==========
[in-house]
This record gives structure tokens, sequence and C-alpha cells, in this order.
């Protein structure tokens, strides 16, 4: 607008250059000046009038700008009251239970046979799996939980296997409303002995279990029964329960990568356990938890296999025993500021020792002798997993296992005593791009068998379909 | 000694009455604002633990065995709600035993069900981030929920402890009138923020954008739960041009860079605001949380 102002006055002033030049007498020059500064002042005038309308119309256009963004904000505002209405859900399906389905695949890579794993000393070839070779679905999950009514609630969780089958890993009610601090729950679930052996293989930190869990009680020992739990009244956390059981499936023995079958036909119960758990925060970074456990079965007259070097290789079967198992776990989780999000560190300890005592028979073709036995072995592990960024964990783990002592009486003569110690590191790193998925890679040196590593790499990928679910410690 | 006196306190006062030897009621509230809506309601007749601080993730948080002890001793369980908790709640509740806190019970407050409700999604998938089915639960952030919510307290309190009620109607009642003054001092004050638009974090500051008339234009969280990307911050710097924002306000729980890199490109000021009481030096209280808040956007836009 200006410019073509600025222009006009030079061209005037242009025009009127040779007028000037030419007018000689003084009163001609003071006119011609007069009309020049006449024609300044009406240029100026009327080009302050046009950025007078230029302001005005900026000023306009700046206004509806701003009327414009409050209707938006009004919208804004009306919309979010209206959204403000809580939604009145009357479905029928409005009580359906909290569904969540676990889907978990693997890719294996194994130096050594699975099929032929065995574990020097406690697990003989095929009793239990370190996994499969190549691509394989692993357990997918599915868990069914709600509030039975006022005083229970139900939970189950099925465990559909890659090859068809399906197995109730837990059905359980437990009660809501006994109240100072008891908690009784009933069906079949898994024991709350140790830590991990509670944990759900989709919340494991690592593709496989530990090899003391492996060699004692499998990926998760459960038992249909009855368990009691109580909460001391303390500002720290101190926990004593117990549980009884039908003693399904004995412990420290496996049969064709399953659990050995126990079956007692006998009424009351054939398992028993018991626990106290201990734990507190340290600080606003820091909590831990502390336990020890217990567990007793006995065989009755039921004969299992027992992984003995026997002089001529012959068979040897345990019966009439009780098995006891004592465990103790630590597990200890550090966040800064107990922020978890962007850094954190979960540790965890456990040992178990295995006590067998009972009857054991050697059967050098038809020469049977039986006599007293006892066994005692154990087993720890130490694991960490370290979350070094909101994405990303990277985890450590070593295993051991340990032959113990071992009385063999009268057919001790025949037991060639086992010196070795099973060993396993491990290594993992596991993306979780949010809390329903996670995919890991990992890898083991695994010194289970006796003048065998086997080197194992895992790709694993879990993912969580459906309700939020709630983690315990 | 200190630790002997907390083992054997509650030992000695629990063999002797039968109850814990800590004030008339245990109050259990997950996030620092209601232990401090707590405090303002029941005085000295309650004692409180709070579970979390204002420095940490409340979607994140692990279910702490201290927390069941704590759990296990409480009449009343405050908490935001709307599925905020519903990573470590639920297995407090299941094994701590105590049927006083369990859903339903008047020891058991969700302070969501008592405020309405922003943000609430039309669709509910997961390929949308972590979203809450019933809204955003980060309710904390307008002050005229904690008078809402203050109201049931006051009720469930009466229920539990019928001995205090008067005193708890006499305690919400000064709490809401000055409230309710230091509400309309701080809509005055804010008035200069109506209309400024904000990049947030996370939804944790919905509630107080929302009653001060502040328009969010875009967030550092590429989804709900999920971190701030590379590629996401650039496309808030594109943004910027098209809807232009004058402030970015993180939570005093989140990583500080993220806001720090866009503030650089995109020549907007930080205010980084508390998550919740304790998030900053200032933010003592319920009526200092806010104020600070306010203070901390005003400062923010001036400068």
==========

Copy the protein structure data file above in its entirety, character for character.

[in-house]
This record gives structure tokens, sequence and C-alpha cells, in this order.
């Protein structure tokens, strides 16, 4: 607008250059000046009038700008009251239970046979799996939980296997409303002995279990029964329960990568356990938890296999025993500021020792002798997993296992005593791009068998379909 | 000694009455604002633990065995709600035993069900981030929920402890009138923020954008739960041009860079605001949380 102002006055002033030049007498020059500064002042005038309308119309256009963004904000505002209405859900399906389905695949890579794993000393070839070779679905999950009514609630969780089958890993009610601090729950679930052996293989930190869990009680020992739990009244956390059981499936023995079958036909119960758990925060970074456990079965007259070097290789079967198992776990989780999000560190300890005592028979073709036995072995592990960024964990783990002592009486003569110690590191790193998925890679040196590593790499990928679910410690 | 006196306190006062030897009621509230809506309601007749601080993730948080002890001793369980908790709640509740806190019970407050409700999604998938089915639960952030919510307290309190009620109607009642003054001092004050638009974090500051008339234009969280990307911050710097924002306000729980890199490109000021009481030096209280808040956007836009 200006410019073509600025222009006009030079061209005037242009025009009127040779007028000037030419007018000689003084009163001609003071006119011609007069009309020049006449024609300044009406240029100026009327080009302050046009950025007078230029302001005005900026000023306009700046206004509806701003009327414009409050209707938006009004919208804004009306919309979010209206959204403000809580939604009145009357479905029928409005009580359906909290569904969540676990889907978990693997890719294996194994130096050594699975099929032929065995574990020097406690697990003989095929009793239990370190996994499969190549691509394989692993357990997918599915868990069914709600509030039975006022005083229970139900939970189950099925465990559909890659090859068809399906197995109730837990059905359980437990009660809501006994109240100072008891908690009784009933069906079949898994024991709350140790830590991990509670944990759900989709919340494991690592593709496989530990090899003391492996060699004692499998990926998760459960038992249909009855368990009691109580909460001391303390500002720290101190926990004593117990549980009884039908003693399904004995412990420290496996049969064709399953659990050995126990079956007692006998009424009351054939398992028993018991626990106290201990734990507190340290600080606003820091909590831990502390336990020890217990567990007793006995065989009755039921004969299992027992992984003995026997002089001529012959068979040897345990019966009439009780098995006891004592465990103790630590597990200890550090966040800064107990922020978890962007850094954190979960540790965890456990040992178990295995006590067998009972009857054991050697059967050098038809020469049977039986006599007293006892066994005692154990087993720890130490694991960490370290979350070094909101994405990303990277985890450590070593295993051991340990032959113990071992009385063999009268057919001790025949037991060639086992010196070795099973060993396993491990290594993992596991993306979780949010809390329903996670995919890991990992890898083991695994010194289970006796003048065998086997080197194992895992790709694993879990993912969580459906309700939020709630983690315990 | 200190630790002997907390083992054997509650030992000695629990063999002797039968109850814990800590004030008339245990109050259990997950996030620092209601232990401090707590405090303002029941005085000295309650004692409180709070579970979390204002420095940490409340979607994140692990279910702490201290927390069941704590759990296990409480009449009343405050908490935001709307599925905020519903990573470590639920297995407090299941094994701590105590049927006083369990859903339903008047020891058991969700302070969501008592405020309405922003943000609430039309669709509910997961390929949308972590979203809450019933809204955003980060309710904390307008002050005229904690008078809402203050109201049931006051009720469930009466229920539990019928001995205090008067005193708890006499305690919400000064709490809401000055409230309710230091509400309309701080809509005055804010008035200069109506209309400024904000990049947030996370939804944790919905509630107080929302009653001060502040328009969010875009967030550092590429989804709900999920971190701030590379590629996401650039496309808030594109943004910027098209809807232009004058402030970015993180939570005093989140990583500080993220806001720090866009503030650089995109020549907007930080205010980084508390998550919740304790998030900053200032933010003592319920009526200092806010104020600070306010203070901390005003400062923010001036400068």